Capetown, ZA ICANN Meetings

Capetown, ZA ICANN Meetings

A photo from the ICANN Meetings in CapeTown

With Paul Twomey

Paul Twomey stopped to chat briefly and pose with me for a photo. I joked with him to get that smile going, that he would boost my market value if I had a photo with him. He countered, cleverly, that the photo would more likely boost his.

Either way, a good photo and a break from all the meetings for quick chats like this one are what make these meetings worth the long flights.


in my comments to the ICANN board yesterday I noted that Roberto Gaetano and I first met at the original CORE meetings in ’97/’98.

I was struck by the number of people who I first met back then that are
still well involved in the process. They include the following:

– Roberto Gaetano (ICANN board member)
– Hal Lubsen (CEO, Afilias)
– Ken Stubbs (GNSO council)
– Amadeu Abril i Abril (former board member, former gnso member, self-admitted ICANN groupie)
– Antony Van Couvering (founder NetNames, traveled to Tuvalu with me in ’98 in the early .tv fiasco)
– Bob Connely (registrar emiritus)
– John Kane (now with enom)
– Richard Lindsay (formerly of GMO)
– Nigel Roberts (Jersey ccTLD)
– Jonathan Robinson (NetBenefit)
– Tom Barrett (encirca and .pw)
– Dave Crocker (brandenburg)
– Kent Crispin (songbird)

I am sure I am missing others. Who else was there that is still involved?

hmmm……perhaps they can

let’s see. ombudsman, check. progress in the IANA function, check.
hearty new gtld discussion, check. a strong contribution from nomcom in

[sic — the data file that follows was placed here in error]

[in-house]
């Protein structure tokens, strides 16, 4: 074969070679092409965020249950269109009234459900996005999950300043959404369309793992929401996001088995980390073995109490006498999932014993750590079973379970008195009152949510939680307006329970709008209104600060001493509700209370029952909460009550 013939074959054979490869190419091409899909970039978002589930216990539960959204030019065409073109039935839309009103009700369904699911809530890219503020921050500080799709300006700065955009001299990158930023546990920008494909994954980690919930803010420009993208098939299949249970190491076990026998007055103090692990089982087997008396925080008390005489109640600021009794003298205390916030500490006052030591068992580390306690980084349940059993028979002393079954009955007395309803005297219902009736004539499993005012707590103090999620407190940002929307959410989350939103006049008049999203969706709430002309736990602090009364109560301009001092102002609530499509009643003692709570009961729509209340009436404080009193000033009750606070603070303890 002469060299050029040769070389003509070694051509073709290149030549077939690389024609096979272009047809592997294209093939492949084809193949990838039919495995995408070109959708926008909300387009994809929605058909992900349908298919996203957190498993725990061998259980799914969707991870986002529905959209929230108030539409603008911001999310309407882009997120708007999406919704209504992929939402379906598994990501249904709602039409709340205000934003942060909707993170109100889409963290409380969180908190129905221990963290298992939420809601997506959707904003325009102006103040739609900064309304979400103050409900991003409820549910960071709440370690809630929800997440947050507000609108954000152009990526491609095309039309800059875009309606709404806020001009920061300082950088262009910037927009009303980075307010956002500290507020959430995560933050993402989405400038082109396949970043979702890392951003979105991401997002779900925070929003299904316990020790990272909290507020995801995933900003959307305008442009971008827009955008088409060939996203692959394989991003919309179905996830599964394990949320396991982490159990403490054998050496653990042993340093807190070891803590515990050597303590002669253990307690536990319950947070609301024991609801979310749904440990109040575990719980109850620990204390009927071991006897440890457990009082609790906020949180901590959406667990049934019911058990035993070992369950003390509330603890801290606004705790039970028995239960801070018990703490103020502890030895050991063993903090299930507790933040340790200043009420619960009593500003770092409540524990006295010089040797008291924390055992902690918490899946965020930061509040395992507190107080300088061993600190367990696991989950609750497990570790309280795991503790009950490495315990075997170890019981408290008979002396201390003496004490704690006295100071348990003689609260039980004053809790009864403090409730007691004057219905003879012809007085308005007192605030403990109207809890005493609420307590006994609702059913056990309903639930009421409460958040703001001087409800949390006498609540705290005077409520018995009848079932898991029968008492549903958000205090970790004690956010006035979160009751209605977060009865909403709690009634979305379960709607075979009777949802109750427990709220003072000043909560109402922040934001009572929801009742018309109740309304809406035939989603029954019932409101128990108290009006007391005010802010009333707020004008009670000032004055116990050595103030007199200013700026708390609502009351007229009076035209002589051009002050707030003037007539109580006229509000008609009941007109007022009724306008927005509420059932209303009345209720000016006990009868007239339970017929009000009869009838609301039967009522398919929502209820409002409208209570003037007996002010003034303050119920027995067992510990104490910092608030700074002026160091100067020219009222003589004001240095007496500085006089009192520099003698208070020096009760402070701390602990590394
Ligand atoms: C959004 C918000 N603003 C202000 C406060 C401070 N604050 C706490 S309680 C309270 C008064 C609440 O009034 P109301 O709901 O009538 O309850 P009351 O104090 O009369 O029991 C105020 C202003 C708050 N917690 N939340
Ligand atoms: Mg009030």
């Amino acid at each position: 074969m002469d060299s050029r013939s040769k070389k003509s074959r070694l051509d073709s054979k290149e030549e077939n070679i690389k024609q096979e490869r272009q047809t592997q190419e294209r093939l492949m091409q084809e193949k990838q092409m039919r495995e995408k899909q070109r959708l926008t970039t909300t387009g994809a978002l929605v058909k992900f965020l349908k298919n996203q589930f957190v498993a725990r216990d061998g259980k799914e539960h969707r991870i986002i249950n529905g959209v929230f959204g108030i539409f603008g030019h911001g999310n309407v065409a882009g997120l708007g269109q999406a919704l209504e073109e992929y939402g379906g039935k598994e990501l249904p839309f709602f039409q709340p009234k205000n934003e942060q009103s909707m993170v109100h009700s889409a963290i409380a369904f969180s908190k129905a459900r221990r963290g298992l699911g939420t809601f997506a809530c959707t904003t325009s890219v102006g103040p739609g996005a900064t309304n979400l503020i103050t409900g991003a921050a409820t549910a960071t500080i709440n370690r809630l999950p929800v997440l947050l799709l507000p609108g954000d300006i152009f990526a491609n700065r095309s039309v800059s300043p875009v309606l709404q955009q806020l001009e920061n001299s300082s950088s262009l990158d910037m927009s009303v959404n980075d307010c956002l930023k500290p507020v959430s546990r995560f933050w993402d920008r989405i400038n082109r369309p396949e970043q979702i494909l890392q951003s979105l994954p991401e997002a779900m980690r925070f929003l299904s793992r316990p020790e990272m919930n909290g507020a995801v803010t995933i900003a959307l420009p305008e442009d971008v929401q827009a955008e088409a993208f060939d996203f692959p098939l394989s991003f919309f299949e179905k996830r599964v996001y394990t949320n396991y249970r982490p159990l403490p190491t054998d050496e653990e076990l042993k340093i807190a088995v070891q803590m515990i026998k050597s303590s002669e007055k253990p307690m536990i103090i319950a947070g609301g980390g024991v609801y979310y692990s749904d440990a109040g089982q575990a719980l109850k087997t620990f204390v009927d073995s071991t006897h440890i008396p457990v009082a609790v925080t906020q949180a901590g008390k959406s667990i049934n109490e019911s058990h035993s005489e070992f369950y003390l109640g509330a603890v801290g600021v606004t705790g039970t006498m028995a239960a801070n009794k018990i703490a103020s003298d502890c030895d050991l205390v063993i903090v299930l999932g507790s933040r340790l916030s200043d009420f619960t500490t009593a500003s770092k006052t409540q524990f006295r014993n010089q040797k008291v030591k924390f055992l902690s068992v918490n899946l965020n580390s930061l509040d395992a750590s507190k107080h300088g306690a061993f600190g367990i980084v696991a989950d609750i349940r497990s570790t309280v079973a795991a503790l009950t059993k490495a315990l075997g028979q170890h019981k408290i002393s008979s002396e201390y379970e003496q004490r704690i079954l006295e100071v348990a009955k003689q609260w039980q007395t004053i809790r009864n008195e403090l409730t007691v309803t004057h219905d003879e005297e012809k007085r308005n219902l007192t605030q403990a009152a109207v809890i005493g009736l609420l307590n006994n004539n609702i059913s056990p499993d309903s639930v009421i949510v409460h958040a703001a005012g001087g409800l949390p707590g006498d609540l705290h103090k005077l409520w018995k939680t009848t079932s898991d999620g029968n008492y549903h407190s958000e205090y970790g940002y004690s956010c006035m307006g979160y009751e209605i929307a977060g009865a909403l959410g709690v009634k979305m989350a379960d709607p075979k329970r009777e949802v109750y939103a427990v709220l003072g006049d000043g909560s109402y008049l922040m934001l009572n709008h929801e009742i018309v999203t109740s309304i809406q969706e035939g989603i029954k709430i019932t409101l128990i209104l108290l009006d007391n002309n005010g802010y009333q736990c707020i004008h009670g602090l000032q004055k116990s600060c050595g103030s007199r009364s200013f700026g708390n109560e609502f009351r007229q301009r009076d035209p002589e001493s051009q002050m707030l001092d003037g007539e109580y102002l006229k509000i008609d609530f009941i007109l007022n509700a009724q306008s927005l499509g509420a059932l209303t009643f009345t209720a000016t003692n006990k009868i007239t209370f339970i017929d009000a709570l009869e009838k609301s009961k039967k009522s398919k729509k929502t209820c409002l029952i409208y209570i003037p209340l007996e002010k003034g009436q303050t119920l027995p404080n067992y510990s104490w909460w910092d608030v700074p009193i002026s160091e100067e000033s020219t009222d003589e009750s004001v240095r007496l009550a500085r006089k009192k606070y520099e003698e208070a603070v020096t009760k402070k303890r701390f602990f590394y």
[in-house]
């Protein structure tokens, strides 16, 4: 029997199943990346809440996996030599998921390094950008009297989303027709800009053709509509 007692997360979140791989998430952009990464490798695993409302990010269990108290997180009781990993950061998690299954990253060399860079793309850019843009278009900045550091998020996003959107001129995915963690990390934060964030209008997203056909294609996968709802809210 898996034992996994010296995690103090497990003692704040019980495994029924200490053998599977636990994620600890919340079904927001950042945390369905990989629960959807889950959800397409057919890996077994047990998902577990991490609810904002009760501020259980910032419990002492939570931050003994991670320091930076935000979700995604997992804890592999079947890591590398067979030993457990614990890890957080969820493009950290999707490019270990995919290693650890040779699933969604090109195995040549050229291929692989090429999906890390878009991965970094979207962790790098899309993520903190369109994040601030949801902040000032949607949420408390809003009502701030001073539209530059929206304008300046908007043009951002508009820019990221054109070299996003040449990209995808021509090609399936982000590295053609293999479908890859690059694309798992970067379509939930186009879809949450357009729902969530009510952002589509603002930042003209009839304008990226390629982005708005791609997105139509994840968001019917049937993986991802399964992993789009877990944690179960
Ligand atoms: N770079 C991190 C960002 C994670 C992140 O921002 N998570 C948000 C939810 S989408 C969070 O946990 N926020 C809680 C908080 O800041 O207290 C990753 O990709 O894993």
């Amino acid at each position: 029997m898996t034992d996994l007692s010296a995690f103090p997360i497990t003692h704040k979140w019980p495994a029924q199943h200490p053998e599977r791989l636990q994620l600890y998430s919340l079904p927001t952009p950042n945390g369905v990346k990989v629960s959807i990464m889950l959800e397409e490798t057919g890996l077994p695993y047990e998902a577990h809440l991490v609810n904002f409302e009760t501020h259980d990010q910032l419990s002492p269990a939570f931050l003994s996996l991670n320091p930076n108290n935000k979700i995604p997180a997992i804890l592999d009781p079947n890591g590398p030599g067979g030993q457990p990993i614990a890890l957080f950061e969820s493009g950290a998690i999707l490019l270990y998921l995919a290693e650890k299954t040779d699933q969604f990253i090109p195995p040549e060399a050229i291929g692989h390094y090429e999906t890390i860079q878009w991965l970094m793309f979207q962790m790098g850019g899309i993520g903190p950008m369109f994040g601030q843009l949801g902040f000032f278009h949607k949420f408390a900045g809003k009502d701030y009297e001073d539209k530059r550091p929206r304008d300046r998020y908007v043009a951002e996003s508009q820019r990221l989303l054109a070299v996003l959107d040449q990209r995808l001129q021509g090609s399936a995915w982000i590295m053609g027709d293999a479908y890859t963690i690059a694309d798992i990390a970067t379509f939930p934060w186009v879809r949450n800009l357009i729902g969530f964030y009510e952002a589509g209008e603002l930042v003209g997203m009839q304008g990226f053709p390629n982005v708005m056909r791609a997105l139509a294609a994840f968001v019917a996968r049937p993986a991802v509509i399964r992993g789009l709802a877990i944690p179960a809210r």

manning key ICANN posts, check (especially the addition of joi!). peaceful relations between ICANN and Verisign? well, four out of five isn’t bad.

I saw more clear signs of progress at this meeting then I have at any
other in all the years I have been attending these things. frank fowlie looks really promising as the new ombudsman. doug barton,
ex-yahoo dns geek, appears to be making real progress with the IANA
function. these two things have been constant laments from ICANN

the contribution of the nominating committee is especially interesting.
I had originally thought of the nominating committee as a bridge to
eventual direct elections. now I am not so sure. if the nominating
committee keeps stocking the pool with strong candidates that appear to
be quite likely to well represent the interests of internet users, not
business, not policy and not governments, then the need for direct
elections may be obviated.

bret, susan what do you think?